In the women's H1-3 road race, Karen Darke and Rachel Morris finished together in the same time holding hands. Although the two wanted to share the bronze, Morris was awarded the medal having crossed the line slightly ahead.
Key: OVL – Win by overtaking
Key: FT – Factor time; AT – Actual time
The only equestrian events held in the Paralympic Games are in the Dressage discipline. Great Britain sent a team of five riders to the Games. Nine-time gold medal winner Lee Pearson took part in his fourth Paralympic Games. Also selected were Deborah Criddle, Sophie Christiansen, Sophie Wells and Natasha Baker. British riders won medals in every event winning five gold medals, five silver and one bronze. Sophie Christiansen won three gold medals, with two individual golds in the grade Ia championship and freestyle events in addition to the team gold. Natasha Baker won both the individual grade II events in her first appearance at the Paralympics. Lee Pearson, previously unbeaten in Paralympic competition, won silver and bronze in the grade Ib individual events as well as his tenth gold in the team event.
* Indicates the three best individual scores that count towards the team total.
5-a-side football is for vision-impaired athletes. All competitors wear eyeshades to account for varying levels of sight, except for the goalkeeper who may be sighted. The squad was announced on 16 April 2012. The team lost their final group match to Iran, having missed four penalties in a match that they needed to win by two goals in order to advance to the semi-finals. Captain David Clarke scored in his final international match as Britain defeated Turkey 2–0 to win the classification playoff for seventh place.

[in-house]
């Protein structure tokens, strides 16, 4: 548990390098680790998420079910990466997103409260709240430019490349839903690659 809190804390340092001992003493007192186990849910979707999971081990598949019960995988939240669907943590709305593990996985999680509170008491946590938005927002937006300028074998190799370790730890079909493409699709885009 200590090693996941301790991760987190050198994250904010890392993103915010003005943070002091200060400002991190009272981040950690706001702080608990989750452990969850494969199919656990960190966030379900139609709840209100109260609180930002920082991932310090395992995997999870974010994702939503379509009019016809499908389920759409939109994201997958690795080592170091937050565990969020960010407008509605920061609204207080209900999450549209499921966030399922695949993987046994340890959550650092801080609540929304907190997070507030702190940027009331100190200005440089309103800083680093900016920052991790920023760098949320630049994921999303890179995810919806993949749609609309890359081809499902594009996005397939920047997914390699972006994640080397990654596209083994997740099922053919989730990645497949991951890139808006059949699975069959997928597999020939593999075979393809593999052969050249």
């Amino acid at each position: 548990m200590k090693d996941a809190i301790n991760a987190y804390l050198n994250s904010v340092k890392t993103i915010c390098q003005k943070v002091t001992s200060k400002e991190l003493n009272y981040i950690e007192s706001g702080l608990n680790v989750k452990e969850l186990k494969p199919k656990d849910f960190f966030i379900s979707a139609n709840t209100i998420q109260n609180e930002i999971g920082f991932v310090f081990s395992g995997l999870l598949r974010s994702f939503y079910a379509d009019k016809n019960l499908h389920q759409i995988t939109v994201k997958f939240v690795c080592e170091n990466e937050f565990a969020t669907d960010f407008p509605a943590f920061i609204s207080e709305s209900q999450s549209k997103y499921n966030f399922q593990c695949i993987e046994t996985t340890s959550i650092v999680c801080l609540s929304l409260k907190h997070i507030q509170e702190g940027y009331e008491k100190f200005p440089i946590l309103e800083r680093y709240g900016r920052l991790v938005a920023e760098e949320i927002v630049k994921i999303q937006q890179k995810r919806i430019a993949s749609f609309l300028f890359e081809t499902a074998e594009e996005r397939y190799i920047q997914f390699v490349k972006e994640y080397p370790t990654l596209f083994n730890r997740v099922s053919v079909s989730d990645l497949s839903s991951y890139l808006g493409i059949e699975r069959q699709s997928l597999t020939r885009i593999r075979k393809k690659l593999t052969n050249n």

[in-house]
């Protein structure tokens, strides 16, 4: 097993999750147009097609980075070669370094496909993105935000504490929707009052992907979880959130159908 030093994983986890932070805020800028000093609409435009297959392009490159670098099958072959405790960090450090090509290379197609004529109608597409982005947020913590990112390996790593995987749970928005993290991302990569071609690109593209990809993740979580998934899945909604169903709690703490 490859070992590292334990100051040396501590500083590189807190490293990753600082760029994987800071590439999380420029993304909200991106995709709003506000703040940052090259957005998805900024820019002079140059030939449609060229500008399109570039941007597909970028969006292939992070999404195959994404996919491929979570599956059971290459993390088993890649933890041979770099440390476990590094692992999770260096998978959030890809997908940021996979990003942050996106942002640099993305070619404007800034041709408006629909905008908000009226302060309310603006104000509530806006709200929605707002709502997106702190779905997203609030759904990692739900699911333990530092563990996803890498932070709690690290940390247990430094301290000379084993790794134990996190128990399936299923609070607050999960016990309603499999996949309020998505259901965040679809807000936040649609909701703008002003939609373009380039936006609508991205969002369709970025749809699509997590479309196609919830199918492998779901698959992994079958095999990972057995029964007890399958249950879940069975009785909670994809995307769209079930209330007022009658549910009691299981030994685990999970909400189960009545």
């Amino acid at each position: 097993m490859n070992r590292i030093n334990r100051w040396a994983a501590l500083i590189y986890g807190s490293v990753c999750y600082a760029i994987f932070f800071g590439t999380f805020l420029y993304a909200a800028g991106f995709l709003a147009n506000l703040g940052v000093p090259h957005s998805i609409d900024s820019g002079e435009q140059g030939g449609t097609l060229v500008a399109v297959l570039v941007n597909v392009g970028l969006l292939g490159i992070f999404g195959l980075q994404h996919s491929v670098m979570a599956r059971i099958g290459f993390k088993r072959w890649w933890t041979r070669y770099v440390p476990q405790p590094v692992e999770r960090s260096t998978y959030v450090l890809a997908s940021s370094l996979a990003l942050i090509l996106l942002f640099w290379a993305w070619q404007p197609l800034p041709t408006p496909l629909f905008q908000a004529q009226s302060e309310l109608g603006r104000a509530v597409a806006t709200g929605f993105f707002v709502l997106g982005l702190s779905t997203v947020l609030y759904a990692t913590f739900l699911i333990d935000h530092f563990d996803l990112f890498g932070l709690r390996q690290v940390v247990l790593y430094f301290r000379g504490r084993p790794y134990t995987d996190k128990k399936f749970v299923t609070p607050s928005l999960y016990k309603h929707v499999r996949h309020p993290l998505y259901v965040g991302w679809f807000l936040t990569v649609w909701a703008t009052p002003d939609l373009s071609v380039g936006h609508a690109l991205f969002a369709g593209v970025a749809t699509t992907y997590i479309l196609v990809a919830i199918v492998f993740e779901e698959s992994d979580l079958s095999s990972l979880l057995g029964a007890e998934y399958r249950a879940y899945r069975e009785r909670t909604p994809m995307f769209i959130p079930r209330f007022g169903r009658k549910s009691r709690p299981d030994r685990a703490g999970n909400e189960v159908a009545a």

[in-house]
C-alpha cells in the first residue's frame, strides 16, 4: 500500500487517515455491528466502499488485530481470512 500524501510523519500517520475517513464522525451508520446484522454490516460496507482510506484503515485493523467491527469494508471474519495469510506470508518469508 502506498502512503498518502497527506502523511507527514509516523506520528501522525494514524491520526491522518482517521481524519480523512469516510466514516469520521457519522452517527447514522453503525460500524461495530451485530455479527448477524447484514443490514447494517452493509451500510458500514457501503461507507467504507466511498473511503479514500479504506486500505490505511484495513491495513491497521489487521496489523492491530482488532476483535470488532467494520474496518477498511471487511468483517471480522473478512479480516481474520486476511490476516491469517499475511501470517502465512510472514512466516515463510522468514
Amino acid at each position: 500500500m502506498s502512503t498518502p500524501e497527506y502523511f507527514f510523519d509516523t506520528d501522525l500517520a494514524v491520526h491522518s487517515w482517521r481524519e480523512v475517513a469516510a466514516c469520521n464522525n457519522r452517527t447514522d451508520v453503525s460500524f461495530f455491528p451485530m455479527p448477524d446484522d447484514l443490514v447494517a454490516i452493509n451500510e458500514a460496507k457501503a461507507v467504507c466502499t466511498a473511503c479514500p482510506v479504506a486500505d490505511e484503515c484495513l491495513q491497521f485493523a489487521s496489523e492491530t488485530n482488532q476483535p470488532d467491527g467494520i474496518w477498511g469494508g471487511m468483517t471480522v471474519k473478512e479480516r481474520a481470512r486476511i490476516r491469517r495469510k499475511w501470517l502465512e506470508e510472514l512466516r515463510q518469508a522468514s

The following is the Great Britain squad in the football 5-a-side tournament of the 2012 Summer Paralympics. ‹See Tfd›
7-a-side football is for cerebral palsy sufferers. Athletes who classify as C5-C8 can take part in this sport, with C5 being most disabled. At least one C5 or C6 player, and no more than three C8 players, may be on the field at a given time. The squad was announced on 16 April 2012 and included Martin Sinclair, the brother of 2012 Olympian Scott Sinclair; the pair became the first siblings to represent Great Britain at a Paralympic and Olympic Games in the same year. Britain were eliminated at the group stage after defeats to Brazil and defending champions Ukraine. The team went on to defeat the USA after scoring two goals in extra time in the classification playoff for seventh place.
The following is the Great Britain squad in the football 7-a-side tournament of the 2012 Summer Paralympics. ‹See Tfd›